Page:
What is a Health Advocate?

What is a Health Advocate?

Helpful Advice and Guidance

A health advocate is a family member, friend, trusted coworker, or a hired professional who can ask questions, write down information, and speak up for you so you can better understand your illness and get the care and resources you need - giving you a peace of mind so you can focus on your recovery.

When you or your loved one becomes ill or injured, you face a fragmented, uncoordinated array of services. Tasks such as finding a new primary care doctor or specialist, staying safe while in the hospital, or sorting out medical bills and insurance claims now require highly specialized knowledge. You also need to know your rights as a patient.

R. Ruth Linden, PhD. of Tree of Life Health Advocates, addresses some issues that a patient advocate or health advocate can help with:

  1. Helping find a primary care doctor who is accepting new patients.
  2. Helping make decisions regarding elective surgery.
  3. Helping someone who has received a devastating diagnosis and is feeling overwhelmed and terrified.
  4. Helping someone with stage-four cancer who has exhausted all treatment options.
  5. Helping someone who is worried as to when it is time to bring in hospice.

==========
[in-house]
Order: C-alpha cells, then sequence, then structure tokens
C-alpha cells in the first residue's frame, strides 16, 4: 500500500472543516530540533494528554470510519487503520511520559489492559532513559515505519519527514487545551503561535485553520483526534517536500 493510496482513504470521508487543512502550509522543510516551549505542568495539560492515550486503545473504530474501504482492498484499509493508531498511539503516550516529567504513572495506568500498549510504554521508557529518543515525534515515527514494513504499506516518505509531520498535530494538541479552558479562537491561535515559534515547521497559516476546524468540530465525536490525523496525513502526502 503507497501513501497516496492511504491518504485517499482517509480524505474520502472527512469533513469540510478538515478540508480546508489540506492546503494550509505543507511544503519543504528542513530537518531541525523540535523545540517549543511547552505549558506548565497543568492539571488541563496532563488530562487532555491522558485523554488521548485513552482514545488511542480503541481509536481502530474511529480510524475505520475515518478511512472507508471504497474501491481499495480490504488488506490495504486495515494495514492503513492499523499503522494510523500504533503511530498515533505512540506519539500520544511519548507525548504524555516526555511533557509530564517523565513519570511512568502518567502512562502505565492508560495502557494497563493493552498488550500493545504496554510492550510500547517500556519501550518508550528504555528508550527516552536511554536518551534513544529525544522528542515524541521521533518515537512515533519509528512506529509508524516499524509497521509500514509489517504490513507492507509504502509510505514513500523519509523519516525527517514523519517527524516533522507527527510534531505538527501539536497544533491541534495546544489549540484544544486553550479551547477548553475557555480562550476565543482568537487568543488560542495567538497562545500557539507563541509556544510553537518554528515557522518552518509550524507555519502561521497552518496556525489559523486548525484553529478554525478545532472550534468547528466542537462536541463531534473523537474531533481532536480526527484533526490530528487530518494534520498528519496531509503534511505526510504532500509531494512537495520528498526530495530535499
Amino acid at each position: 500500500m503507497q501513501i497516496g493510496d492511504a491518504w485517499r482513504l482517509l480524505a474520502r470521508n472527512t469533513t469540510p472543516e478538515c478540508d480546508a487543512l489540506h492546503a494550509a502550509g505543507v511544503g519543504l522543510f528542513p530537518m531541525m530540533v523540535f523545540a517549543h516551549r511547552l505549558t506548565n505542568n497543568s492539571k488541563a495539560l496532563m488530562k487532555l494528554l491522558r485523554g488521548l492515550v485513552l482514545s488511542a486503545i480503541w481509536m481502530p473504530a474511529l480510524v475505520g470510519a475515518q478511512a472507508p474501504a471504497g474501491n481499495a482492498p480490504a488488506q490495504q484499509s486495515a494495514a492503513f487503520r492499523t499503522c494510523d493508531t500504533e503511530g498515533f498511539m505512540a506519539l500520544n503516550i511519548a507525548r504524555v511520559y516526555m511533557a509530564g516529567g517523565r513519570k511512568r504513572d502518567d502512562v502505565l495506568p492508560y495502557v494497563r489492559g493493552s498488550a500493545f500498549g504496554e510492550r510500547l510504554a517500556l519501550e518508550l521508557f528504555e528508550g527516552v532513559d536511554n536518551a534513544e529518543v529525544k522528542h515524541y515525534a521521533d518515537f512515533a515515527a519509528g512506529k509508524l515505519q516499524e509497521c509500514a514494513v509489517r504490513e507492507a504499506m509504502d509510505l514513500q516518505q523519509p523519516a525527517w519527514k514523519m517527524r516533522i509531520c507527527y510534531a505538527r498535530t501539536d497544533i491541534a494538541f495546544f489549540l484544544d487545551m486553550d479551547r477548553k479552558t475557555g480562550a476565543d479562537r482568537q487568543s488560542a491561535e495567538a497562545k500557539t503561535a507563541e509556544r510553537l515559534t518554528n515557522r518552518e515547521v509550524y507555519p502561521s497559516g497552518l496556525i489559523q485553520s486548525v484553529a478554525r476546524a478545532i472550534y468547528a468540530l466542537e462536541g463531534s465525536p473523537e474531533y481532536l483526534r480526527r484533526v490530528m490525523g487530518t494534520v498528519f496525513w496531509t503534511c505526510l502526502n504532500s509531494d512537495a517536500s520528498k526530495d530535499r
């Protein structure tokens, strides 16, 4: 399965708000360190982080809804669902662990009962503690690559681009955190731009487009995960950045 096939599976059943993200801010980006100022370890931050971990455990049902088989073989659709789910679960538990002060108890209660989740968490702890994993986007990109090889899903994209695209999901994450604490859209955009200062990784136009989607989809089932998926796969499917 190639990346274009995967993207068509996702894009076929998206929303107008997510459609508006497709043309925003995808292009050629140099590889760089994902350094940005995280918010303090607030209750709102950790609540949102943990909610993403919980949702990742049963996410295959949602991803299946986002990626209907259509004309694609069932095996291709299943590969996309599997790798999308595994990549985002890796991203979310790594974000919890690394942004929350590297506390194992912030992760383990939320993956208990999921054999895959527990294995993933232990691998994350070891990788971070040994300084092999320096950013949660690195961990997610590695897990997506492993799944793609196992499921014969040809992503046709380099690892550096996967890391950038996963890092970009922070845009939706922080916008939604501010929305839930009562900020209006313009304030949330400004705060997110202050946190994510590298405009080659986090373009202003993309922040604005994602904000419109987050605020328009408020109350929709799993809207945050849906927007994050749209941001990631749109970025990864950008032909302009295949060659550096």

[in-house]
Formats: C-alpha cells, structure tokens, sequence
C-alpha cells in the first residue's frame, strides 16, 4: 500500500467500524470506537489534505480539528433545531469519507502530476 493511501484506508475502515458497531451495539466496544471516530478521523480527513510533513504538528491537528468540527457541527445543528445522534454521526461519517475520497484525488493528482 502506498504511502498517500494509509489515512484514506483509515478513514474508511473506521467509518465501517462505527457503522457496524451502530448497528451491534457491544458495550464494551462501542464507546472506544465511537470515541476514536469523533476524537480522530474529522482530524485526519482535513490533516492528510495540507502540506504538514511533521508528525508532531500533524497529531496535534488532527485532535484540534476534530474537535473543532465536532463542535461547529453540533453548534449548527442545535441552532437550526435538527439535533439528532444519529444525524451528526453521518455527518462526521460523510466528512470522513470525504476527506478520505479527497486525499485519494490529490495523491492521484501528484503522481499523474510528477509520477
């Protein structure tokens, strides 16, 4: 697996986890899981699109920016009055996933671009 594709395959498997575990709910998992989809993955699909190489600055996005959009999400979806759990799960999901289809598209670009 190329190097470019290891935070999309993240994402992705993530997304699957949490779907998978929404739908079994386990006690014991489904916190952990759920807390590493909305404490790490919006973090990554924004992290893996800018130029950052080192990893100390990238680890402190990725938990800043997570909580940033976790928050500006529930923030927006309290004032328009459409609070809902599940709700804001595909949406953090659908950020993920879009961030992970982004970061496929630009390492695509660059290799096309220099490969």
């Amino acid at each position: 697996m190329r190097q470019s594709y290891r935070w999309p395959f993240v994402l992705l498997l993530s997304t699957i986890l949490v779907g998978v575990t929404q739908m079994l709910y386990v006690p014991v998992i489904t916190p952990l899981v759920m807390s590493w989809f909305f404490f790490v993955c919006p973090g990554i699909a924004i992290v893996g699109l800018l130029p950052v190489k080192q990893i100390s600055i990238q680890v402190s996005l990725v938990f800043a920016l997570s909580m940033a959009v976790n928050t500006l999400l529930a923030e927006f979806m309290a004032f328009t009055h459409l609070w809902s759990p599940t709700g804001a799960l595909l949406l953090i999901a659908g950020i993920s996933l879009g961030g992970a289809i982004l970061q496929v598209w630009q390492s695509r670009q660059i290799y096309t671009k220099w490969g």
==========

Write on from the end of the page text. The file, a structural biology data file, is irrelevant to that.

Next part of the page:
Health advocates have a wide variety of backgrounds. Some are physicians or hold PhDs, others are registered nurses or social workers. Many of them are people who have gone through the system to help family members. There are certification programs, and many advocates have earned the Board Certifications in Patient Advocacy, or BCPA, designation. Most health advocates offer an initial, free 10 to 30 minute consultations. The key is to find the right person to help you, and someone that you are comfortable working with. Some helpful questions to ask while looking for a health advocate include:

  1. What is your background and training?
  2. How long have you been in practice as a health advocate?
  3. Have you handled cases similar to mine?
  4. What are your fees?
  5. What steps are involved in your onboarding process?
  6. How will you communicate with my family and health care team?
  7. Do you carry errors and omissions insurance?
  8. Can you provide me with references?
  9. Are you on call in an emergency?
  10. Do you have time to handle my case?

SeniorsMatter.com provides a great resource in their article Hiring a Patient Advocate - What They Do, Where To Find One, and What They Cost.  In addition to potentially saving a client thousands of dollars, a good patient advocate will help by contributing to peace of mind. Family members will know that they are obtaining the best treatment for an elderly loved one instead of just letting a doctor--or worse yet, an insurance company--dictate what treatments are and are not beneficial. In addition, caregivers will save time and energy from not having to manage providing care while winnowing through the healthcare system alone.

Health advocates can be very helpful and are worth looking into. A patient advocate might be just the ticket to easier navigation of caregiving.

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